“The team at Ampliform had the leadership and foresight to recognize the significant risks of IRA non-compliance and the need to have third party compliance management in place prior to construction kick-off," Charles Dauber, CEO and founder of Empact, says in a news release. We look forward to helping Ampliform fully leverage the IRA tax incentives to develop and build their project development pipeline.”

Ampliform has approximately 700MW of projects in short-term development. Ampliform also plans 3GW of projects in its development pipeline. Ampliform’s future expansion plans exceed more than 13GWdc in total. Empact will manage the IRA compliance for these projects. According to a Goldman Sachs report, the IRA is estimated to provide $1.2 trillion of incentives by 2032.

Guest column: Cold weather and electric vehicles — separating fact from fiction

EVs in winter

Winter range loss is fueling this season’s heated debate around the viability of electric vehicles, but some important context is needed. Gasoline cars, just like their electric counterparts, lose a significant amount of range in cold weather too.

According to the Department of Energy, the average internal combustion engine’s fuel economy is 15 percent lower at 20° Fahrenheit than it would be at 77° Fahrenheit, and can drop as much as 24 percent for short drives.

As the world grapples with the implications of climate change and shifts toward sustainable technologies, it's important to put the pros and cons of EVs and traditional gas vehicles in perspective. And while Houston isn't known as the coldest of climates, you still might want to review this information.

The Semantics of Energy Consumption Hide the Real Issue: Cost

First, let's talk about the language. When discussing gas vehicles in cold climates, the conversation often centers around "fuel efficiency." It sounds less threatening, doesn't it? But in reality, this is just a euphemism for range loss, something for which EVs are frequently criticized.

Why does that matter? Because for most drivers who travel less than 40 miles a day, what range loss really means is higher fueling costs. When a gas vehicle loses range, it costs a lot more than the same range loss in an EV. For example, at $3.50 a gallon, a car that gets 30 MPG in warm weather and costs $46.67 to go 400 miles suddenly costs $8.24 more to drive the same distance. By contrast, an EV plugging in at $0.13 per kWh usually costs $13 to go 400 miles and bumps up to a piddly $16.25 even if it loses 20 percent efficiency when the temperature drops.

Some EV models lose 40 percent in extreme cold. OK, tack on another $3. That still leaves almost $30 in the driver’s pocket. Over the course of a year, those savings pile up.

Let’s Call It What It Is: Fear Mongering

Any seismic shift in technology comes with consumer hesitancy and media skepticism. Remember when everyone was afraid to stand in front of microwaves and thought the waves would make the food unsafe to eat? Or how, just a decade or so back everyone was talking about how cell phones could spontaneously explode?

Fear of new technology is a natural psychological response and to be expected. But it takes the media machine to turn consumer hesitation into a frenzy. Any way you slice it, 2023 was one big platform for expressing fears around EVs. Headline-grabbing tales of EV woes often lacked context or understanding of the technology. In a highly partisan landscape where EVs have been dubbed liberal leftist technology, what should be seen as a miraculous pro-American, pro-clean-air, pro-energy independence, pro-cost saving advancement is getting a beating in the press. In this environment, every bit of “bad EV news” spirals out into an echo-chamber of confirmation bias.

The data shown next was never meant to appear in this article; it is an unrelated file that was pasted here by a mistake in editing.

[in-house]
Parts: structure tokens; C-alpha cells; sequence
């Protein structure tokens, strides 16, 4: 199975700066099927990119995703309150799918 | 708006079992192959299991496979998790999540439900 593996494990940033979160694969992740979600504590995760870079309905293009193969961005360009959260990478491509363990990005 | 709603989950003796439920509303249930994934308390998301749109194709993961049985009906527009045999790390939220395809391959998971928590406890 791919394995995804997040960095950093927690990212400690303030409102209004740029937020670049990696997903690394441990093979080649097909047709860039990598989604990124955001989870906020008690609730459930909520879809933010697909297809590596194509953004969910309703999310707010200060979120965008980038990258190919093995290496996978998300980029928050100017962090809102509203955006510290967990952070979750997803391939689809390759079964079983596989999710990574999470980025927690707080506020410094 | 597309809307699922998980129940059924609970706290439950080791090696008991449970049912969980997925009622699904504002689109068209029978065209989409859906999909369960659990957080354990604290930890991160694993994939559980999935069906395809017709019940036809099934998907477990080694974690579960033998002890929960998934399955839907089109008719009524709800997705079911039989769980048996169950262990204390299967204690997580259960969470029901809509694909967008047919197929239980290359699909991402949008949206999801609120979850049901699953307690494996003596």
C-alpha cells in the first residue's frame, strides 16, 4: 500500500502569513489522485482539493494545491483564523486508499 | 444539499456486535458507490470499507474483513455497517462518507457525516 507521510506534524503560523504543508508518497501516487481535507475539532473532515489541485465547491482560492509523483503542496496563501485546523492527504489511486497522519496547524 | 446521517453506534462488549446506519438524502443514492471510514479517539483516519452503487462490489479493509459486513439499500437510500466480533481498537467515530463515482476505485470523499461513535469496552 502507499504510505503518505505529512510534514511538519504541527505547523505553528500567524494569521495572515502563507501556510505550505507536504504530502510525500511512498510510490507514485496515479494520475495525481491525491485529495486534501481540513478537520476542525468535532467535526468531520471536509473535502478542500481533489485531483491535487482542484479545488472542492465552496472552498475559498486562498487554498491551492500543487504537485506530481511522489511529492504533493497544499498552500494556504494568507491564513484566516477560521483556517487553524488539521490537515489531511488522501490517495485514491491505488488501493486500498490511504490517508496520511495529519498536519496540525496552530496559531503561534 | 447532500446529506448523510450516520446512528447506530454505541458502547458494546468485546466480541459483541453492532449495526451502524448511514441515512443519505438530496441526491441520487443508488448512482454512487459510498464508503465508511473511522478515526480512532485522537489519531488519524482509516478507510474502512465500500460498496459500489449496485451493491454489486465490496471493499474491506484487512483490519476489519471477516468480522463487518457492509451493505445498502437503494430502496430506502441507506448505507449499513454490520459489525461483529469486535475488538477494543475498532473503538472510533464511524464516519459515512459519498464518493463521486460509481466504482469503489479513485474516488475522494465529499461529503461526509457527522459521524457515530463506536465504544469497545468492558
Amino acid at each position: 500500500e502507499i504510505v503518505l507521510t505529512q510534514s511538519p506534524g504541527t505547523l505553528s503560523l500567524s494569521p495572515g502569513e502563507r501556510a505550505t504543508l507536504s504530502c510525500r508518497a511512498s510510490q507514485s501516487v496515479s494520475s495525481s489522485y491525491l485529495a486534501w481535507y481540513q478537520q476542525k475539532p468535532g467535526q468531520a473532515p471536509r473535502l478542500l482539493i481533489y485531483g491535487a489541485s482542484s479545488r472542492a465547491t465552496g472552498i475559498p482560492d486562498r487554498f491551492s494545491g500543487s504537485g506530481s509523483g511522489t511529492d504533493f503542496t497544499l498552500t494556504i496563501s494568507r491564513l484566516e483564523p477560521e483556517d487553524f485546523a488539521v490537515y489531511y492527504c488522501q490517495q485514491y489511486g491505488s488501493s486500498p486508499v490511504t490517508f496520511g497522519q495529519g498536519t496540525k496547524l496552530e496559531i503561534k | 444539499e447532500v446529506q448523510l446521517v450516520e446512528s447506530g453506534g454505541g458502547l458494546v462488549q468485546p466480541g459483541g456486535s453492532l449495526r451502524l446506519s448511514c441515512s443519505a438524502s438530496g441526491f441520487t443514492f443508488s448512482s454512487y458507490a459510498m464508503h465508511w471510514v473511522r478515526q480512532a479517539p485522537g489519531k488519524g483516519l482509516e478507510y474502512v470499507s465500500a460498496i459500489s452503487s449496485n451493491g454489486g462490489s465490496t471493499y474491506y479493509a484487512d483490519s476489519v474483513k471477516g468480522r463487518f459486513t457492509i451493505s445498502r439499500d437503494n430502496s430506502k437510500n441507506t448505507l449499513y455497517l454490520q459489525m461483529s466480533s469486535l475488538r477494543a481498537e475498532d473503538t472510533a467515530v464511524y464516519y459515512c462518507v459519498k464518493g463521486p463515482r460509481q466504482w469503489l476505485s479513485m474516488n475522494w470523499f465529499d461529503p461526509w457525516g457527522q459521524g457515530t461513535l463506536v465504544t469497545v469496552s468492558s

For example, Tesla’s recent software update was hyped as a 2 million vehicle “recall” even though the software was updated over the air without a single car needing to leave the driveway. Hertz's recent decision to reduce its Tesla fleet was seen by many as a referendum on the cars’ quality but was actually a decision based on Hertz’s miscalculations around repair costs and a mismatch in their projections of consumer demand for EV rentals.

While the cost of repairs might be higher, maintenance and fuel costs are still much lower than gas vehicles. EVs are better daily-use cars than rentals because while our country’s public charging infrastructure is still lagging, home charging is a huge benefit of EV ownership. Instead, the Hertz move and the negative coverage are further spooking the public.

The Truth About EVs

Despite the challenges, it's crucial to acknowledge the environmental advantages of EVs. For instance, EVs produce zero direct emissions, which significantly reduces air pollution and greenhouse gasses. According to the U.S. Environmental Protection Agency, EVs are far more energy efficient than gas-powered cars, converting more than 77 percent of electrical energy from the grid to power, compared to 12-30 percent for gasoline vehicles.

This efficiency translates to a cleaner, more sustainable mode of transportation. And stories of EVs stranded in Chicago aside, generally they perform well in cold weather, as clearly demonstrated in Norway. In Norway, the average temperature hovers a solid 10 degrees lower than in the U.S. Yet 93 percent of new cars sold there are electric. The first-ever drive from the north to the south pole was also completed by an electric vehicle. The success story of EVs in Norway and demonstration projects in harsh winter climates serve as a powerful counterargument to the notion that EVs are ineffective in cold weather.

So where does this leave us? The discourse around EVs and gasoline vehicles in cold weather needs a more balanced and factual approach. The range loss in gasoline vehicles is a significant issue that mirrors the challenges faced by EVs. By acknowledging this and understanding the broader context, we can have a more informed and equitable discussion about the future of automotive technology and its impact on our environment.

---

Kate L. Harrison is the co-founder and head of marketing at MoveEV, an AI-backed EV transition company that helps organizations convert fleet and employee-owned gas vehicles to electric, and reimburse for charging at home.